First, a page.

Brexit: Political Pressure Builds
Paul O’Connor, Head of Janus Henderson’s UK-based Multi-Asset Team, considers the current state of Brexit given a six-month extension to the deadline for Britain to leave the European Union.
The recently agreed-upon extension of the Brexit deadline to October 31, 2019 removes some of the immediate pressure on the negotiations and market concerns surrounding the topic. It does not, however, alter the key challenges facing the process, nor does it provide any greater clarity on the direction in which Brexit will ultimately unfold. All options are still on the table, from no deal to no Brexit.
The extension still leaves room for the UK to leave the European Union (EU) before the October 31 deadline if a withdrawal agreement is ratified before European Parliament elections take place in late May. Otherwise, the UK will participate in these elections, and the October 31 deadline will become the next key milestone on the long and winding Brexit road.
The potential for a May 2019 Brexit hinges on the ongoing cross-party negotiations delivering an agreement that the UK Parliament can approve in the next few weeks. The challenges here remain formidable. For one thing, it is questionable whether the Labour Party is incentivized to deliver a solution to a problem that is so clearly damaging Conservative Party unity. Second, it is hard to envision a significant number of Conservative members of Parliament (MPs) supporting the sort of deal that would be acceptable to the Labour Party. If voting patterns in the recent parliamentary indicative votes are anything to go by, the two parties are still a long way from agreeing on any form of Brexit.
MP Support for Brexit Options in Parliamentary Indicative Vote
One consequence of the Brexit deadline being shunted six months down the road is that it broadens the scope for political developments to further complicate the process. The two big contenders here are the possibility of a Conservative Party leadership contest and an early general election. Each of these could inject significant new political energy into Brexit and potentially shift the current meandering, directionless process onto a more decisive path.
The extra time provided by the Brexit extension presents an opportunity for the Conservatives to hold a leadership election if that is a direction they want to take. This is certainly a conceivable outcome in the months ahead, given Prime Minister Theresa May’s unpopularity among her party and partners in Northern Ireland’s Democratic Unionist Party (DUP). Senior DUP politicians have been scathing about Ms. May’s recent political decision making and are in a strong position to demand a change of leadership given that a loss of their support would eliminate the government’s Commons majority. While party rules do not allow another leadership election until December, Ms. May looks set to remain under persistent pressure to resign before then. This pressure will probably intensify further if the party suffers heavily in the upcoming EU elections, which seems very likely.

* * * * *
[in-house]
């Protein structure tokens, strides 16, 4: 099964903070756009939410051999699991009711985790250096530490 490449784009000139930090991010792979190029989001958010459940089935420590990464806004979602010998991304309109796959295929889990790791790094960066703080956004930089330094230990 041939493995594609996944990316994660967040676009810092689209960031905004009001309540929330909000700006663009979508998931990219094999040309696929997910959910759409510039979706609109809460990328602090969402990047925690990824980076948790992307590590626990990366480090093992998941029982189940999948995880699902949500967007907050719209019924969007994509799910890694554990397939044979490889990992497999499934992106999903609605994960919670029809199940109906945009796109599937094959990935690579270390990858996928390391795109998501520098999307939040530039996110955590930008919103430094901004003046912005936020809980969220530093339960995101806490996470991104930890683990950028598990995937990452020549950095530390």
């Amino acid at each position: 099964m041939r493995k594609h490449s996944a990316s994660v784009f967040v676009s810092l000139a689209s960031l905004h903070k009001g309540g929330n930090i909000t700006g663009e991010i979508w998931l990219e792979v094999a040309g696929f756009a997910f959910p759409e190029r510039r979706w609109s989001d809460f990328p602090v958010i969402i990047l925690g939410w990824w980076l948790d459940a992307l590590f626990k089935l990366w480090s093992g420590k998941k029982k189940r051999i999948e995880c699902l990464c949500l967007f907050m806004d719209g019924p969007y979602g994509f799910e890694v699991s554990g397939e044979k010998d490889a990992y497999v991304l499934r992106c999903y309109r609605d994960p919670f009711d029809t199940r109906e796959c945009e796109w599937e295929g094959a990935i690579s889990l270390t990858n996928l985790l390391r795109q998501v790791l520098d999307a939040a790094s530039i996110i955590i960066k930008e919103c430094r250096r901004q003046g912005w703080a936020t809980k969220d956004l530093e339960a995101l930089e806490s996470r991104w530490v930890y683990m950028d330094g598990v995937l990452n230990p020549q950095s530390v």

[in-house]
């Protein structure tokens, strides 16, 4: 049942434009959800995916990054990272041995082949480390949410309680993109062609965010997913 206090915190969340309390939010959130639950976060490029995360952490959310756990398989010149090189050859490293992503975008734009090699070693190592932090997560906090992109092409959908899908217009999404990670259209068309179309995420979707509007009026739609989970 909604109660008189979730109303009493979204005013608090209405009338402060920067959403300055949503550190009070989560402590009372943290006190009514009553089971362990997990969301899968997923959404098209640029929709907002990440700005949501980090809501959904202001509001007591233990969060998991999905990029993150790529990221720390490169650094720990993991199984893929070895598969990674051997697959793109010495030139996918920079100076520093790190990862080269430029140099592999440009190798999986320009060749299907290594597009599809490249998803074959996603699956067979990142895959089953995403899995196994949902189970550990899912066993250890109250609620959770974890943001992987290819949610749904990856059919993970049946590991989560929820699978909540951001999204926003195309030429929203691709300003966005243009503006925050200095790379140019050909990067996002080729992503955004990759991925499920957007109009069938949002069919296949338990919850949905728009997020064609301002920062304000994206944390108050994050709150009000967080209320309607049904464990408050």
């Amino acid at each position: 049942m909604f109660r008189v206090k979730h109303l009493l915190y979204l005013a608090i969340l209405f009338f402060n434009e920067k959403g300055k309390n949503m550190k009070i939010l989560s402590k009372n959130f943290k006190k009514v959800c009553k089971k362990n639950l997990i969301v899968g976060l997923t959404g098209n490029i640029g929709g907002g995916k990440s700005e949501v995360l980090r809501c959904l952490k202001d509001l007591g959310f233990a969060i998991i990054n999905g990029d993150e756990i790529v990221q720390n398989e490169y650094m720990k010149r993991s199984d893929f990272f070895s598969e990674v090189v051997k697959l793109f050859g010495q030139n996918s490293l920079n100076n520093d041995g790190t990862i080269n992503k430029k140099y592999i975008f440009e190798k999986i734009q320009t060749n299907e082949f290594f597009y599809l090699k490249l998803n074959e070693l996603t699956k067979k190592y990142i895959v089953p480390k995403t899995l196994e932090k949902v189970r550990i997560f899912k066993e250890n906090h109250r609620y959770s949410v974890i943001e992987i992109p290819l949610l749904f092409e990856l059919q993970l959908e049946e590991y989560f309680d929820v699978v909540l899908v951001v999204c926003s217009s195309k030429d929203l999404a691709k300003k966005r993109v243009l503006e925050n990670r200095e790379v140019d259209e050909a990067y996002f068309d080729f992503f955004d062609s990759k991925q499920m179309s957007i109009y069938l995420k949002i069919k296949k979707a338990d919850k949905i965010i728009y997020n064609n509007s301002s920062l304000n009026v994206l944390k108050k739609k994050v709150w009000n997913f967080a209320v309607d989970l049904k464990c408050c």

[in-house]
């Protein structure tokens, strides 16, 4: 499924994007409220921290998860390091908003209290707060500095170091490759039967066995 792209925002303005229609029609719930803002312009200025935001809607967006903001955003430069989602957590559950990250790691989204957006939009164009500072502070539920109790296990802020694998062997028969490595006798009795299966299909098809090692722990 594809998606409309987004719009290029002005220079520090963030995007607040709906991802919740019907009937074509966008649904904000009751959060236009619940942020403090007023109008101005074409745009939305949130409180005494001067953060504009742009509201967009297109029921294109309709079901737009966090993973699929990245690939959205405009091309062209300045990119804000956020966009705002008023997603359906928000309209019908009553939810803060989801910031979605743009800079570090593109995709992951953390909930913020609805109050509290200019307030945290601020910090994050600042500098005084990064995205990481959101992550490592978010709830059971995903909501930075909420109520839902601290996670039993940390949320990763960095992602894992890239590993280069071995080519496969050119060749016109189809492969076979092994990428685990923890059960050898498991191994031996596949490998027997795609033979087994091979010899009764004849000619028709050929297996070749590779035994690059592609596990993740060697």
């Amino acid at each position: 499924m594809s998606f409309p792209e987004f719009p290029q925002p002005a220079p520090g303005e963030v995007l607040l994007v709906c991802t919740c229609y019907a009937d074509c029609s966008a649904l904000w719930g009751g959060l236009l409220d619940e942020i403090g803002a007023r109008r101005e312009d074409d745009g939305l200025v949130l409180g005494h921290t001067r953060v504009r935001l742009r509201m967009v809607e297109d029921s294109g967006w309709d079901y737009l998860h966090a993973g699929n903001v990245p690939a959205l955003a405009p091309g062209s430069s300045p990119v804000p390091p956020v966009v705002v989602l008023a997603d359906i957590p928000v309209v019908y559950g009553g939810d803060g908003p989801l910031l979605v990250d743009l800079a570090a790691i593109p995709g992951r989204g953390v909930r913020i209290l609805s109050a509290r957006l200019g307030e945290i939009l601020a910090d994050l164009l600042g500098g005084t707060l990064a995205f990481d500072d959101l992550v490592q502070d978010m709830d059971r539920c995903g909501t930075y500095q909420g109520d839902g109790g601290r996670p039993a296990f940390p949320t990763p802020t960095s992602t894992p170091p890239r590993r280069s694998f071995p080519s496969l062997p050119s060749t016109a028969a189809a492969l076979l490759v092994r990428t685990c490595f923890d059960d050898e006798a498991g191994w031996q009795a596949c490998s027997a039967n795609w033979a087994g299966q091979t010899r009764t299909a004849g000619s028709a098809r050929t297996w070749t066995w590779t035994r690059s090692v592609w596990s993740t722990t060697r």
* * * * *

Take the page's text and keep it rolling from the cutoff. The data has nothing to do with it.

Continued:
A change in Conservative Party leadership could set off a chain of political events that ultimately has a big impact on the Brexit process. First, it is quite likely that the next party leader will be a Euroskeptic who will take a more aggressive stance in EU negotiations, potentially reviving the threat of a no-deal Brexit. This, in turn, could cause a meaningful splintering of the parliamentary Conservatives, with disenchanted moderate MPs resigning from the party.
Another potential spillover is that a change of leadership in the Conservative Party would probably increase the chance of the UK holding an early general election in 2019. This decision could be made by a new leader in an attempt to secure a clear mandate from the broad electorate. Alternatively, if leadership change or anything else does split the Conservatives, this could erode the government’s parliamentary majority, giving the Labour Party the opportunity to call for a vote of no confidence in the government, opening another possible route to a general election.
A general election could be a game changer for Brexit, given that it would effectively offer the country the chance to choose between two highly polarized visions of the UK’s future relationship with the EU. While a Conservative manifesto would probably focus on a “clean break” strategy – a hard version of Brexit from an economic perspective – the Labour Party would almost certainly offer another referendum and a chance to vote to revoke the whole process.
Something Better Change
A general election would not in itself guarantee a more decisive Brexit strategy, but it does increasingly look like the most plausible way of breaking the current deadlock. Unless cross-party talks deliver a surprise agreement in the next few weeks, it seems fair to conclude that the Brexit process has hit a dead end. Parliament has failed to form a majority on any sort of Brexit, and the government is hamstrung by its efforts to preserve Conservative Party unity.
While this unstable equilibrium could, in theory, be maintained for many months – even leading to an extension of the extension and a seemingly unending Brexit process – political pressures are building. Those pressures appear ready to erupt at some point and jolt the UK toward making a real choice on this tricky topic.